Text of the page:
These thin, vulcanizing bicycle tire repair patches are really the only kind of patches that create a reliable repair on a high-pressure tube. Don’t leave home without them!
For 22 years my husband and I led bicycle touring road trips. This is the only kind of patch kit that we found to be reliable. At that time they were made in Germany. (I believe they sold under the name Velox. You would think that I should be able to find one of those small green metal boxes around the house... we must have used hundreds of them, but I can’t.)
We suddenly found our situation changed, and neither one of us did much biking for several years. When I bought myself a new bike I asked for some accessories for Christmas, and my husband found basically the same patch kit from Genuine Innovations.
The kit contains an instruction sheet, glue, sandpaper, and eight vulcanizing patches: four 1" rounds, two 1/2" rounds, and two 3/4" x 1 1/4" rectangles. Vulcanizing means that the two layers of rubber actually melt together. If these are applied properly they will not leak around the edges.
First you need to find and mark the hole. If you placed the tube in water to do that, dry it off. The tube must be dry and clean. Then lightly rough up an area larger than the entire patch with the sandpaper. Don’t overdo this, but at the same time be sure that you have thoroughly roughened the area. Each patch is black with an orange edge. It’s that orange edge that is SO important, so be sure you’ve covered an area which includes that size.
Then apply a thin and even layer of glue over the entire roughened area, and slightly beyond the full size of the patch. LET IT DRY COMPLETELY. Don’t get impatient and move to the next step when there are still wet streaks.
Peel the foil backing off the patch you have chosen to use. Place the patch over the glue and stretch the tube with your thumb and fingers, working that orange edge “into” the tube. Generally “work it” from the center of the patch outwards. Keep stretching and working it until those edges have sealed right to the tube. Spend at least 30 seconds doing this. While you have been doing this the clear plastic layer that was on the top of the patch will probably have worked loose. If it is not completely off at this point, finish removing it.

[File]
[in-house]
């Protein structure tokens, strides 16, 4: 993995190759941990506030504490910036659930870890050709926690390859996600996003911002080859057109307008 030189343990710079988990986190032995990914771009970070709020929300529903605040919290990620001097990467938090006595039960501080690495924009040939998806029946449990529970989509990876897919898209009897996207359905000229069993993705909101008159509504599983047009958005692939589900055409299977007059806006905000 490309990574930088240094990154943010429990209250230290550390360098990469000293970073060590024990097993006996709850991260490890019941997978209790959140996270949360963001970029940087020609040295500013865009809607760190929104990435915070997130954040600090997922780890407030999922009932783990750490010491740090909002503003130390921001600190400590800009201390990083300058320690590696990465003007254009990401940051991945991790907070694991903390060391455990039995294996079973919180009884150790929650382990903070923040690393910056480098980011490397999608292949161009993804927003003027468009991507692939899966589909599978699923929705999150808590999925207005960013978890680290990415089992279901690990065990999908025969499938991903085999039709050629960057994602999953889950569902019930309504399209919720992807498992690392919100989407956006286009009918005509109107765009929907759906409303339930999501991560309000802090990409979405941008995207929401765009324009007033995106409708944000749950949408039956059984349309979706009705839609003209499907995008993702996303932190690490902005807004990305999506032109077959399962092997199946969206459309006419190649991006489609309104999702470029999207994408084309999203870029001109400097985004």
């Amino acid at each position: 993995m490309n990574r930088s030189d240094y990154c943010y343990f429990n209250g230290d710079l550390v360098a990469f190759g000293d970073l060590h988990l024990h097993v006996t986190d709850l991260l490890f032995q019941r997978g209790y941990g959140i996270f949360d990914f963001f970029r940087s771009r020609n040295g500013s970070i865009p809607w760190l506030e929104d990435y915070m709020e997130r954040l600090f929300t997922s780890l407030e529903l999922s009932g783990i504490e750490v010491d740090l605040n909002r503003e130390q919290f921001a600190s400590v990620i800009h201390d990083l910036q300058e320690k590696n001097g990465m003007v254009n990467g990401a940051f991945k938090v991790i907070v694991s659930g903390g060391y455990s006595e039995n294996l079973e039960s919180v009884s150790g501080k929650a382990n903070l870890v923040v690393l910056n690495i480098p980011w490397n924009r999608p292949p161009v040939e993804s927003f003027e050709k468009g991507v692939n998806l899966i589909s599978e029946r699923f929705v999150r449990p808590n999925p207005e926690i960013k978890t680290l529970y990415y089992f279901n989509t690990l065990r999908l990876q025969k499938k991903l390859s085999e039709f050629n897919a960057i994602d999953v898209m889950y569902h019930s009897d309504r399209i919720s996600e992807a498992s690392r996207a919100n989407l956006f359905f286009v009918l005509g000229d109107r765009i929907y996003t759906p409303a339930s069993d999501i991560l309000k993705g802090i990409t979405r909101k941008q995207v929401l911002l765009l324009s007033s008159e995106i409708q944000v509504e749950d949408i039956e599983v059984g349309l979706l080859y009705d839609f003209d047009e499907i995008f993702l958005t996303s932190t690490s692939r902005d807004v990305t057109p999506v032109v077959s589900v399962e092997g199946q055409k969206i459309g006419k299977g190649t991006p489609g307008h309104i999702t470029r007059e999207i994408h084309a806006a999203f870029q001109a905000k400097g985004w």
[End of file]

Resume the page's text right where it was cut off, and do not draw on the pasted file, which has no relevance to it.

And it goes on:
Let it dry for another couple of minutes while you are checking your tire for what caused the flat in the first place, and check your rim for spokes which might be poking through. If you don't eliminate the cause of the flat, you'll be stopping again in 5 minutes. Overinflate the tube to make sure the patch is sealed. Then deflate to just enough pressure to make it hold its shape and remount your tube and tire.
If it is not sealed, it is your fault not the fault of the patch. I can make that accusation because I’ve been there, done that. Just rip it off and start over with a new patch. (No cussing, now... be nice.)
In our experience the large rectangular patches are a bit optimistic. You might want to use them for a set of holes side by side (read pinched tube while removing the tire, grr). But if you have a tear in the neighborhood of 1/4 inch or more, a patch is not going to fix it. Save your time and just install a new tube.
You don’t get a nice little hinged, green metal box, but the patches are still great. And these are made in Taiwan. I get memories of sitting under highway underpasses in the pouring rain, with water dripping off my hair onto the tube while I tried to dry it off enough to patch it. You might not miss those memories, but I kind of do!